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United Kingdom
Mathematics Trust

British Mathematical Olympiad


Round 1
Friday 29 November 2019
© 2019 UK Mathematics Trust

Instructions
1. Time allowed: 3 12 hours.
2. Full written solutions – not just answers – are required, with complete proofs of any assertions
you may make. Marks awarded will depend on the clarity of your mathematical presentation.
Work in rough first, and then write up your best attempt. Do not hand in rough work.
3. One complete solution will gain more credit than several unfinished attempts. It is more
important to complete a small number of questions than to try all the problems.
4. Each question carries 10 marks. However, earlier questions tend to be easier. In general you
are advised to concentrate on these problems first.
5. The use of rulers, set squares and compasses is allowed, but calculators and protractors are
forbidden.
6. Start each question on a fresh sheet of paper. Write on one side of the paper only. On
each sheet of working write the number of the question in the top left hand corner and your
Participant ID, and UKMT Centre Number in the top right hand corner.
7. Complete the cover sheet provided and attach it to the front of your script, followed by your
solutions in question number order.
8. Staple all the pages neatly together in the top left hand corner.
9. To accommodate candidates sitting in other time zones, please do not discuss the paper on
the internet until 8am GMT on Saturday 30 November when the solutions video will be
released at https://bmos.ukmt.org.uk
10. Do not turn over until told to do so.

Enquiries about the British Mathematical Olympiad should be sent to:


UK Mathematics Trust, School of Mathematics, University of Leeds, Leeds LS2 9JT
T 0113 343 2339 enquiry@ukmt.org.uk www.ukmt.org.uk
British Mathematical Olympiad Round 1 Friday 29 November 2019

1. Show that there are at least three prime numbers p less than 200 for which
p + 2, p + 6, p + 8 and p + 12 are all prime. Show also that there is only one
prime number q for which q + 2, q + 6, q + 8, q + 12 and q + 14 are all prime.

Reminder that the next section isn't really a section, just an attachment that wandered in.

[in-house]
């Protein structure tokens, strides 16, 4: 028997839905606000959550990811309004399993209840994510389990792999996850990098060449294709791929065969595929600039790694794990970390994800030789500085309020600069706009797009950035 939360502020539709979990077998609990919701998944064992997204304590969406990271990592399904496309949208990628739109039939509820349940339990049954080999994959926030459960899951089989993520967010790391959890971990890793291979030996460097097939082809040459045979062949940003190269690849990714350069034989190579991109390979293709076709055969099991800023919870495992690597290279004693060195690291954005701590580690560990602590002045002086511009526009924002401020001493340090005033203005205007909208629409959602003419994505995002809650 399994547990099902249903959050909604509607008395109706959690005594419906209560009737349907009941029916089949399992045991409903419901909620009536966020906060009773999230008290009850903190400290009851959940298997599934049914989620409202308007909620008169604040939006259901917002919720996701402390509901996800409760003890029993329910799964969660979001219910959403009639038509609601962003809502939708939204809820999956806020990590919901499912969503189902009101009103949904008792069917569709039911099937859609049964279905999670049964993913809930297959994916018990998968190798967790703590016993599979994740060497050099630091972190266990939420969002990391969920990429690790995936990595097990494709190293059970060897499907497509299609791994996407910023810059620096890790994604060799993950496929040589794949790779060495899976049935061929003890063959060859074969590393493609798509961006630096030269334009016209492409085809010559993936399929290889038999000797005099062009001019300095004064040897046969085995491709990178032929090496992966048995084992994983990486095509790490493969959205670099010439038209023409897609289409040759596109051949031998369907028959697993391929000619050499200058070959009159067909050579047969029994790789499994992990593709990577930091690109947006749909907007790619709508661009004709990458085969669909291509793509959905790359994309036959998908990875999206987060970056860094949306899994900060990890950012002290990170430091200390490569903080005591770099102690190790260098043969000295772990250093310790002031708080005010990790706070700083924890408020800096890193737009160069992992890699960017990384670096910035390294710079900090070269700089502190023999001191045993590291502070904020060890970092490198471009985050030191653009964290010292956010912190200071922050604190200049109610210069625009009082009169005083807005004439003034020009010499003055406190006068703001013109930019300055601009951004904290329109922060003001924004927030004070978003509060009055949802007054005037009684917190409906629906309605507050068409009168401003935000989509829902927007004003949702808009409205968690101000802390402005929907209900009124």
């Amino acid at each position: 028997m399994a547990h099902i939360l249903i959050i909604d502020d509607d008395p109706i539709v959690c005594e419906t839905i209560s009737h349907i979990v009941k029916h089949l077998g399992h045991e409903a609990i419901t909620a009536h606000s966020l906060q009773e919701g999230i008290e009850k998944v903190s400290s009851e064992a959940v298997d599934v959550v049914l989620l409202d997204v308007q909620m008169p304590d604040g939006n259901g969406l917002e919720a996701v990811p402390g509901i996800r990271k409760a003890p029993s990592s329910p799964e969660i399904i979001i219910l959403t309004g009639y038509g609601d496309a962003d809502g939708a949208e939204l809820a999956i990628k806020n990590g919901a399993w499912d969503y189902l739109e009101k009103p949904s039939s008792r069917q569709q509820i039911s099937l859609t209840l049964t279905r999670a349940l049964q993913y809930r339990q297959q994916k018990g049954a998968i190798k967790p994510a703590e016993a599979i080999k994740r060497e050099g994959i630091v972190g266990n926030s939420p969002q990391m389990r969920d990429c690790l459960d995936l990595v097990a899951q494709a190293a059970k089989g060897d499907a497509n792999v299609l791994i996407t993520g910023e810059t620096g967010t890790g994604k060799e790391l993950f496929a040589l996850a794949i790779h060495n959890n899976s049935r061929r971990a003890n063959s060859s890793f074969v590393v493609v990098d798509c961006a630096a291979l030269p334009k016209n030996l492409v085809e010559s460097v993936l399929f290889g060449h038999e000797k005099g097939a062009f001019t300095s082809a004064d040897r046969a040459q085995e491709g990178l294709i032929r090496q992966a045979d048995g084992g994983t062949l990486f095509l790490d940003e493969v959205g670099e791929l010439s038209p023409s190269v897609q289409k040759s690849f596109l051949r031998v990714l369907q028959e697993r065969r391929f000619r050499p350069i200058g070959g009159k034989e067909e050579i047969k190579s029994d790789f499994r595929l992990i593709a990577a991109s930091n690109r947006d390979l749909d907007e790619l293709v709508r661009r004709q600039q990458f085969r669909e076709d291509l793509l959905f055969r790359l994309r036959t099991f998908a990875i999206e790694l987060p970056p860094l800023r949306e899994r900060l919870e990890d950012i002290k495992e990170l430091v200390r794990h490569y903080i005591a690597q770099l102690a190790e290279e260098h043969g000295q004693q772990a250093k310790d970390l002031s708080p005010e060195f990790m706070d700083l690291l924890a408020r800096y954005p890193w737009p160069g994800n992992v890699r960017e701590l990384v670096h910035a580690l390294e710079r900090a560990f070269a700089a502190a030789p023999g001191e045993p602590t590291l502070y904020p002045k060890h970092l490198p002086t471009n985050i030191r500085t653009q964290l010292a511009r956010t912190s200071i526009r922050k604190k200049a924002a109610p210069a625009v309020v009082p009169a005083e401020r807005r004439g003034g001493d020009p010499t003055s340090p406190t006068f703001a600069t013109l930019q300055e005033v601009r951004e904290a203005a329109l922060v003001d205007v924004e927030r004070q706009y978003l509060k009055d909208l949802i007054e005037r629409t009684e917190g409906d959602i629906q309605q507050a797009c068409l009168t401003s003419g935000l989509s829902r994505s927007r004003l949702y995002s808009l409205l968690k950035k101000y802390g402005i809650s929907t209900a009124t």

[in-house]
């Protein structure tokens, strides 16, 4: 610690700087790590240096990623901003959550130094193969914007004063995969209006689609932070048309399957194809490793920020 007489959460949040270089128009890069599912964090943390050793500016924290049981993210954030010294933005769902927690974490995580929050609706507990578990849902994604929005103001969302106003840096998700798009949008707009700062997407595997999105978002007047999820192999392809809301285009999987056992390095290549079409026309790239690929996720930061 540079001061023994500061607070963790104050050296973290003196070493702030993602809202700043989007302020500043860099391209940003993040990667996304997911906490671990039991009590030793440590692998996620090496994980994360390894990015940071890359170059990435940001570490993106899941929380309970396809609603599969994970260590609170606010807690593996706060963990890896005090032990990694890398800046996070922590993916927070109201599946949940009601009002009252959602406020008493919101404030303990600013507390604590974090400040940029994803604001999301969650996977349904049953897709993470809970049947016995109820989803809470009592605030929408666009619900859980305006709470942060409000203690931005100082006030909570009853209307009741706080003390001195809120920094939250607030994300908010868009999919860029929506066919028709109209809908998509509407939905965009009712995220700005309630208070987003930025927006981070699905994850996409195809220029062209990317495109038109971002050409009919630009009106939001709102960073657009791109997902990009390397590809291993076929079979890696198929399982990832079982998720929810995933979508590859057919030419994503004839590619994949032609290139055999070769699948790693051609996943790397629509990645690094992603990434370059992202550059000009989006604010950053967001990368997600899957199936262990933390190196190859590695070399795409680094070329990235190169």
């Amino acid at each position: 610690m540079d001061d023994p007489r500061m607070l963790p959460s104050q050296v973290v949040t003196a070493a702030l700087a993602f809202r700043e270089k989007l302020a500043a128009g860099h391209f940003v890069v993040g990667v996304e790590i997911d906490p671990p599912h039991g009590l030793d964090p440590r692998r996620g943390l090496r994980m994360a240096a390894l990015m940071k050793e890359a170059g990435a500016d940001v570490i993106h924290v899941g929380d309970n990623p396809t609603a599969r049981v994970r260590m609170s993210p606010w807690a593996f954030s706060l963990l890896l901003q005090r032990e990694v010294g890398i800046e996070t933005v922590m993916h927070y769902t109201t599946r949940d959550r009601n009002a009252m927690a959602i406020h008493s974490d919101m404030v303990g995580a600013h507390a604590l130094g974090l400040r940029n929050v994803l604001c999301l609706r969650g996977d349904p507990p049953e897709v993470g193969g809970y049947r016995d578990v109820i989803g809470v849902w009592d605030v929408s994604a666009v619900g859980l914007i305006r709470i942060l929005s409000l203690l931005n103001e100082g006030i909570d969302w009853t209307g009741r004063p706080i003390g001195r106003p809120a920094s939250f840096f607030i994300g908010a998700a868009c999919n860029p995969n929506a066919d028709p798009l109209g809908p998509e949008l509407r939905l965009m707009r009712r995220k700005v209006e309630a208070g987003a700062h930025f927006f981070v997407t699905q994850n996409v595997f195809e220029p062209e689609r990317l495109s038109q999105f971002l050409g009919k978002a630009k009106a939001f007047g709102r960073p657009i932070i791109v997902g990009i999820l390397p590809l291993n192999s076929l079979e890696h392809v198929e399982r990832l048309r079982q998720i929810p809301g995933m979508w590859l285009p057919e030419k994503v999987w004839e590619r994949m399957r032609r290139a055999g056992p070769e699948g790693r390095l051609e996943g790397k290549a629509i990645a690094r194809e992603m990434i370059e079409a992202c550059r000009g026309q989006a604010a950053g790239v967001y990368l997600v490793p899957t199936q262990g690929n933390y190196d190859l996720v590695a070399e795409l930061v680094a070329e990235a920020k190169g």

2. A sequence of integers a1, a2, a3, . . . satisfies the relation:


2
4an+1 − 4an an+1 + an2 − 1 = 0
for all positive integers n. What are the possible values of a1 ?

3. Two circles S1 and S2 are tangent at P. A common tangent, not through P,


touches S1 at A and S2 at B. Points C and D, on S1 and S2 respectively, are
outside the triangle APB and are such that P is on the line CD.
Prove that AC is perpendicular to BD.

4. There are 2019 penguins waddling towards their favourite restaurant. As


the penguins arrive, they are handed tickets numbered in ascending order
from 1 to 2019, and told to join the queue. The first penguin starts the queue.
For each n > 1 the penguin holding ticket number n finds the greatest m < n
which divides n and enters the queue directly behind the penguin holding
ticket number m. This continues until all 2019 penguins are in the queue.
(a) How many penguins are in front of the penguin with ticket number 2?
(b) What numbers are on the tickets held by the penguins just in front of
and just behind the penguin holding ticket 33?

5. Six children are evenly spaced around a circular table. Initially, one has a pile
of n > 0 sweets in front of them, and the others have nothing. If a child has
at least four sweets in front of them, they may perform the following move:
eat one sweet and give one sweet to each of their immediate neighbours and
to the child directly opposite them. An arrangement is called perfect if there
is a sequence of moves which results in each child having the same number
of sweets in front of them. For which values of n is the initial arrangement
perfect?

6. A function f is called good if it assigns an integer value f (m, n) to every


ordered pair of integers (m, n) in such a way that for every pair of integers
(m, n) we have:
2 f (m, n) = f (m − n, n − m) + m + n = f (m + 1, n) + f (m, n + 1) − 1.
Find all good functions.

© 2019 UK Mathematics Trust www.ukmt.org.uk